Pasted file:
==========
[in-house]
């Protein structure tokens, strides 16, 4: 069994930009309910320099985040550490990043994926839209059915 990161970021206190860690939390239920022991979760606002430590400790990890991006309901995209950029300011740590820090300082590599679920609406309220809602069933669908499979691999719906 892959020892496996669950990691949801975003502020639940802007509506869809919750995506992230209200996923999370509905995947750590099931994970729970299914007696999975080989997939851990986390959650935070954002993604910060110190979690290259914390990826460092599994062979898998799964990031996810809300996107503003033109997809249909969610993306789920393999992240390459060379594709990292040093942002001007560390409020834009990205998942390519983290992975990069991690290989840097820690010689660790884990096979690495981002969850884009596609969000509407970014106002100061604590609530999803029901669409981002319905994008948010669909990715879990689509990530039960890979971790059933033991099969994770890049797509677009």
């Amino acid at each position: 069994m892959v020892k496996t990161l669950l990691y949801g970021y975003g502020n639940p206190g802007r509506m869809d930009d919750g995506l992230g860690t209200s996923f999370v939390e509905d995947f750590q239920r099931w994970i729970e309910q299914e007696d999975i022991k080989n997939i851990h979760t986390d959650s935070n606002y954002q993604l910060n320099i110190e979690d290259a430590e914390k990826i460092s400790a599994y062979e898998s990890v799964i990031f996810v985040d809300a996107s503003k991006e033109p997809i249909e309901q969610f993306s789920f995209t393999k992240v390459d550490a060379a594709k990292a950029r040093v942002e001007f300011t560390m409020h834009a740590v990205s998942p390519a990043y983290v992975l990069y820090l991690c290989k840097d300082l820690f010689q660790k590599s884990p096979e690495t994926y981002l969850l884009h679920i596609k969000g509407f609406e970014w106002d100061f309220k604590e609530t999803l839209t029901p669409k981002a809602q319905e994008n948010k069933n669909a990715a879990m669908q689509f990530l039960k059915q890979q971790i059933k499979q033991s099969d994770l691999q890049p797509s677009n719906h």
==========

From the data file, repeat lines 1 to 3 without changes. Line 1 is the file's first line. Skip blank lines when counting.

[in-house]
């Protein structure tokens, strides 16, 4: 069994930009309910320099985040550490990043994926839209059915 990161970021206190860690939390239920022991979760606002430590400790990890991006309901995209950029300011740590820090300082590599679920609406309220809602069933669908499979691999719906 892959020892496996669950990691949801975003502020639940802007509506869809919750995506992230209200996923999370509905995947750590099931994970729970299914007696999975080989997939851990986390959650935070954002993604910060110190979690290259914390990826460092599994062979898998799964990031996810809300996107503003033109997809249909969610993306789920393999992240390459060379594709990292040093942002001007560390409020834009990205998942390519983290992975990069991690290989840097820690010689660790884990096979690495981002969850884009596609969000509407970014106002100061604590609530999803029901669409981002319905994008948010669909990715879990689509990530039960890979971790059933033991099969994770890049797509677009």
């Amino acid at each position: 069994m892959v020892k496996t990161l669950l990691y949801g970021y975003g502020n639940p206190g802007r509506m869809d930009d919750g995506l992230g860690t209200s996923f999370v939390e509905d995947f750590q239920r099931w994970i729970e309910q299914e007696d999975i022991k080989n997939i851990h979760t986390d959650s935070n606002y954002q993604l910060n320099i110190e979690d290259a430590e914390k990826i460092s400790a599994y062979e898998s990890v799964i990031f996810v985040d809300a996107s503003k991006e033109p997809i249909e309901q969610f993306s789920f995209t393999k992240v390459d550490a060379a594709k990292a950029r040093v942002e001007f300011t560390m409020h834009a740590v990205s998942p390519a990043y983290v992975l990069y820090l991690c290989k840097d300082l820690f010689q660790k590599s884990p096979e690495t994926y981002l969850l884009h679920i596609k969000g509407f609406e970014w106002d100061f309220k604590e609530t999803l839209t029901p669409k981002a809602q319905e994008n948010k069933n669909a990715a879990m669908q689509f990530l039960k059915q890979q971790i059933k499979q033991s099969d994770l691999q890049p797509s677009n719906h």